Under the Illinois Vehicle Code, 735 ILCS 5/11-1003.1, “every driver of a vehicle shall exercise due care to avoid colliding with any pedestrian, or any person operating a bicycle . . . and shall exercise proper precaution upon observing any child or other obviously confused, incapacitated, or intoxicated person." Violation of the statute can lead to a traffic citation, as occurred above, and can also serve as a basis for civil liability in a suit for negligence. Illinois courts require specific evidence that a pedestrian is "obviously confused or incapacitated." See Matelis v. City of Chicago, 112 Ill.App.3d 683 (1st Dist. 1983). Once that evidence is found however, such as through autopsy evidence that the pedestrian is drunk or high on drugs, an extraordinary duty is placed on the vehicle driver to avoid the pedestrian.


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December 10, 2006

Trucker fatigue and highway safety

In a Sunday Chicago Tribune article by Stephen Franklin and Darnell Little, the authors connect truck driver fatigue to the increased risk of serious highway accidents.

1. More than 5,000 people die and 116,000 are injured yearly in truck-related accidents, according to the Federal Motor Carrier Safety Administration.

2. Truckers do not escape being victims; 930 were killed in the U.S. while working last year, up 33 percent from 1992. And while they made up only 2 percent of the workforce last year they accounted for more than 16 percent of fatal workplace injuries.

3. The Federal Motor Carrier Safety Administration has acted to protect the interests of the trucking industry. In 2003 FMCSA issued a rule that actually expanded truckers' allowable daily driving time to 11 hours from 10, which helps corporate trucking firms cut costs, but leads to more truck driver fatigue.

4. Since 1980, when the federal government deregulated the trucking industry, the rate of union membership among truckers has fallen from 90% to 10%. These non-union, low paid and inexperienced truck drivers must driver longer hours for less pay, leading to increased risk of trucking-related highway collisions.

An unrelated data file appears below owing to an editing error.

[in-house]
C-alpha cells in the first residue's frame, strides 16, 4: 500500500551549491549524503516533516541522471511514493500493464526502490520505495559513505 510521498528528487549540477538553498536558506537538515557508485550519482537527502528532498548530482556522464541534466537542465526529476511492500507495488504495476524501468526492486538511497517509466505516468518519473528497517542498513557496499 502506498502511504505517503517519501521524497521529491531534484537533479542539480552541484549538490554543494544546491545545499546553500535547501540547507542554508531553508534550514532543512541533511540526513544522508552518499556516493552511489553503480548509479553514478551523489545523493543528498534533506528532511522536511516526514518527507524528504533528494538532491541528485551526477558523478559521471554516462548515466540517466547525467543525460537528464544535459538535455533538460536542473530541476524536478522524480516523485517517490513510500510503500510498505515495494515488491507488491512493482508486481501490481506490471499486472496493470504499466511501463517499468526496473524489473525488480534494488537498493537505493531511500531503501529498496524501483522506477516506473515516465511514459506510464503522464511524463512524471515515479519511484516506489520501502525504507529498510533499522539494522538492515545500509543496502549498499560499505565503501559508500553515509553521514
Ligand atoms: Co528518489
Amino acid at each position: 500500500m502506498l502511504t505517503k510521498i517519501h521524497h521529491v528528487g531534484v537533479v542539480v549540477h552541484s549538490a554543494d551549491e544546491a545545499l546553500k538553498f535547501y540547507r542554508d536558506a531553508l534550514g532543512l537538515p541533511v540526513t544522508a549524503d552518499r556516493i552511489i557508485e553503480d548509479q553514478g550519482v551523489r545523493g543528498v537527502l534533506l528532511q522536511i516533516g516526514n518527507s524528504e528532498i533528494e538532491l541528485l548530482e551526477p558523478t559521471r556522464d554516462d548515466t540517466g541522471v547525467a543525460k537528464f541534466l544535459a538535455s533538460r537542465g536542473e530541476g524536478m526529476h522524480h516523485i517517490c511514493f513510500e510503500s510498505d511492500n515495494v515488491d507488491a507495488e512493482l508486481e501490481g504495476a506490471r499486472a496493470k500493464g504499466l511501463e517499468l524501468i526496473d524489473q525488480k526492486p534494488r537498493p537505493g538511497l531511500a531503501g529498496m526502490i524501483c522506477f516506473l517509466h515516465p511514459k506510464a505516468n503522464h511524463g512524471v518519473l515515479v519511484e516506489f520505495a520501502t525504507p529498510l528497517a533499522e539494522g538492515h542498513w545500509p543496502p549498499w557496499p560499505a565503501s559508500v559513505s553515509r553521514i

Thus, the trucking industry, and profit-minded trucking corporations, bear legal responsibility when they push their drivers to take risks and to become fatigued, leading to fatalities on our highways.

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December 4, 2006

Automakers hide auto safety files

The auto industry seems to have an agenda of withholding auto safety information from the public. As noted recently by columnist Cindy Skrzycki in the Washington Post:

"For almost three years, the major automakers have shipped voluminous data to U.S. traffic-safety regulators: Eight million consumer complaints, 138 million warranty claims and 5 million field reports on product malfunctions. It's part of an 'early warning reporting' program Congress set up to prevent a repeat of the Firestone tire-failure scandal. General Motors, Ford, Chrysler and some German and Japanese manufacturers have argued that this information should be kept strictly confidential. And officials at the National Highway Traffic Safety Administration have agreed, despite protests and court challenges from public safety groups. Late last month, the highway-safety administration proposed the latest in a string of rules over the confidentiality of those millions of documents. It did so on the orders of a federal judge, who accused the agency earlier this year of pulling a 'switcheroo' by deleting from an earlier draft a presumption that the data would be available to the public."